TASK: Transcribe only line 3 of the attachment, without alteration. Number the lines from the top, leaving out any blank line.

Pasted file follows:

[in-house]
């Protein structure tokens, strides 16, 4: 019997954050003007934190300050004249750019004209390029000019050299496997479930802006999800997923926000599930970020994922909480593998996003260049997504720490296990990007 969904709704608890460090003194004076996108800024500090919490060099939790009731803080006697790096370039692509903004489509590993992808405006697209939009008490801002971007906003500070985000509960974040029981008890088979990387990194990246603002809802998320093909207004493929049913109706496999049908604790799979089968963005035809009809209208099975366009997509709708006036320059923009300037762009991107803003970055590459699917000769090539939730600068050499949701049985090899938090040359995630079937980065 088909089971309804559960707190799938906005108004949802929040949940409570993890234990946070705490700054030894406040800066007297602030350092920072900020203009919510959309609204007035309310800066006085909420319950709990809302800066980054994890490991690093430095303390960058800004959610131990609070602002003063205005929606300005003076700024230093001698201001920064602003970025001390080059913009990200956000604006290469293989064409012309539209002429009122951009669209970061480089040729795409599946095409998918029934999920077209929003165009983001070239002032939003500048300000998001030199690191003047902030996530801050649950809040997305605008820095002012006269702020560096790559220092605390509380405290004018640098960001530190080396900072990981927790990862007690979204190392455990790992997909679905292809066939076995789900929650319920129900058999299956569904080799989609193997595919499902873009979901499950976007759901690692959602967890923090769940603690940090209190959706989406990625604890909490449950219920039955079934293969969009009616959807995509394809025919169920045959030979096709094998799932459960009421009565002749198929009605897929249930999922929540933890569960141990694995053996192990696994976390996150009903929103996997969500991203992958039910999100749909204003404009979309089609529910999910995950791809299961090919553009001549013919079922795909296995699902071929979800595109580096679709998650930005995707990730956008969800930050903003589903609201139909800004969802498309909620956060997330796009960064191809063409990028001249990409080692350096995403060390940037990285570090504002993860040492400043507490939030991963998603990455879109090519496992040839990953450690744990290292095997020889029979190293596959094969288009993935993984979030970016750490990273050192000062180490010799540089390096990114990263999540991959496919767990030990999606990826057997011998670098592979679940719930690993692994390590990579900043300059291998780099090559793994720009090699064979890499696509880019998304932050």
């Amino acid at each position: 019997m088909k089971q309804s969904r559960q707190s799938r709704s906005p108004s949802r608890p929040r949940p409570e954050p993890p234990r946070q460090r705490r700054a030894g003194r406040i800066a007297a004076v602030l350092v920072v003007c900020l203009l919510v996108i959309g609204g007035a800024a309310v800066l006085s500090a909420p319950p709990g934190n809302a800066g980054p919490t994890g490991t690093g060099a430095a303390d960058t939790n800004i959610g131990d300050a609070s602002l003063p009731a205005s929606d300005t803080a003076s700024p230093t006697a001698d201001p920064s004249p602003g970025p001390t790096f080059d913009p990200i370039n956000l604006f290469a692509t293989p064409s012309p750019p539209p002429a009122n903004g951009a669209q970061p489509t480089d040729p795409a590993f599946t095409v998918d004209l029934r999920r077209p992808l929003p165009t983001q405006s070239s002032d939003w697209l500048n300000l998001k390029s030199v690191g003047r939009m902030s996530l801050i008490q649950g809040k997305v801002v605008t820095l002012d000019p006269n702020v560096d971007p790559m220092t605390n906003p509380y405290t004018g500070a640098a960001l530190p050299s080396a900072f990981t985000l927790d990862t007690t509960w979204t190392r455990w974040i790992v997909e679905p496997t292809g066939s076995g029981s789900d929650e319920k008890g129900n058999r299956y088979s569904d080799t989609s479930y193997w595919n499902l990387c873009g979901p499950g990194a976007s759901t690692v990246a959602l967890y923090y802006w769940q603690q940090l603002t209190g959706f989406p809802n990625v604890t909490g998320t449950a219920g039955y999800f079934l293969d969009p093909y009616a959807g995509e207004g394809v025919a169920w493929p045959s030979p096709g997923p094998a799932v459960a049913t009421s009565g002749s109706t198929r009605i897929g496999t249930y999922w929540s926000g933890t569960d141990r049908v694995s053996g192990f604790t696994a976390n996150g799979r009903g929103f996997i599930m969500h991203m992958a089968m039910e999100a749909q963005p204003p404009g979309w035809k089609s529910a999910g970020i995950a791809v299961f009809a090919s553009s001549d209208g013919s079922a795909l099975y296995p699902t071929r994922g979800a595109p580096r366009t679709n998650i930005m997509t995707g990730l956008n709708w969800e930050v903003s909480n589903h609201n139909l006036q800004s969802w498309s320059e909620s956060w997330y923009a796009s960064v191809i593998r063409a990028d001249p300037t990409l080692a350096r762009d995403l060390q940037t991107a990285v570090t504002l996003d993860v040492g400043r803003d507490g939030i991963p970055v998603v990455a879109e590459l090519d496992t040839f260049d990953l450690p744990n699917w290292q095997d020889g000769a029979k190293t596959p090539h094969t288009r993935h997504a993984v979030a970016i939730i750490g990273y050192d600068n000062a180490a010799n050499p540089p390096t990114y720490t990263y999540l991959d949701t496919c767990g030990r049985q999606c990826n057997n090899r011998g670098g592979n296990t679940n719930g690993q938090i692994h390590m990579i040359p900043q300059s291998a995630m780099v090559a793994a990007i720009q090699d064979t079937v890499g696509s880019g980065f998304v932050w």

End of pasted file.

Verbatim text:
């Amino acid at each position: 019997m088909k089971q309804s969904r559960q707190s799938r709704s906005p108004s949802r608890p929040r949940p409570e954050p993890p234990r946070q460090r705490r700054a030894g003194r406040i800066a007297a004076v602030l350092v920072v003007c900020l203009l919510v996108i959309g609204g007035a800024a309310v800066l006085s500090a909420p319950p709990g934190n809302a800066g980054p919490t994890g490991t690093g060099a430095a303390d960058t939790n800004i959610g131990d300050a609070s602002l003063p009731a205005s929606d300005t803080a003076s700024p230093t006697a001698d201001p920064s004249p602003g970025p001390t790096f080059d913009p990200i370039n956000l604006f290469a692509t293989p064409s012309p750019p539209p002429a009122n903004g951009a669209q970061p489509t480089d040729p795409a590993f599946t095409v998918d004209l029934r999920r077209p992808l929003p165009t983001q405006s070239s002032d939003w697209l500048n300000l998001k390029s030199v690191g003047r939009m902030s996530l801050i008490q649950g809040k997305v801002v605008t820095l002012d000019p006269n702020v560096d971007p790559m220092t605390n906003p509380y405290t004018g500070a640098a960001l530190p050299s080396a900072f990981t985000l927790d990862t007690t509960w979204t190392r455990w974040i790992v997909e679905p496997t292809g066939s076995g029981s789900d929650e319920k008890g129900n058999r299956y088979s569904d080799t989609s479930y193997w595919n499902l990387c873009g979901p499950g990194a976007s759901t690692v990246a959602l967890y923090y802006w769940q603690q940090l603002t209190g959706f989406p809802n990625v604890t909490g998320t449950a219920g039955y999800f079934l293969d969009p093909y009616a959807g995509e207004g394809v025919a169920w493929p045959s030979p096709g997923p094998a799932v459960a049913t009421s009565g002749s109706t198929r009605i897929g496999t249930y999922w929540s926000g933890t569960d141990r049908v694995s053996g192990f604790t696994a976390n996150g799979r009903g929103f996997i599930m969500h991203m992958a089968m039910e999100a749909q963005p204003p404009g979309w035809k089609s529910a999910g970020i995950a791809v299961f009809a090919s553009s001549d209208g013919s079922a795909l099975y296995p699902t071929r994922g979800a595109p580096r366009t679709n998650i930005m997509t995707g990730l956008n709708w969800e930050v903003s909480n589903h609201n139909l006036q800004s969802w498309s320059e909620s956060w997330y923009a796009s960064v191809i593998r063409a990028d001249p300037t990409l080692a350096r762009d995403l060390q940037t991107a990285v570090t504002l996003d993860v040492g400043r803003d507490g939030i991963p970055v998603v990455a879109e590459l090519d496992t040839f260049d990953l450690p744990n699917w290292q095997d020889g000769a029979k190293t596959p090539h094969t288009r993935h997504a993984v979030a970016i939730i750490g990273y050192d600068n000062a180490a010799n050499p540089p390096t990114y720490t990263y999540l991959d949701t496919c767990g030990r049985q999606c990826n057997n090899r011998g670098g592979n296990t679940n719930g690993q938090i692994h390590m990579i040359p900043q300059s291998a995630m780099v090559a793994a990007i720009q090699d064979t079937v890499g696509s880019g980065f998304v932050w």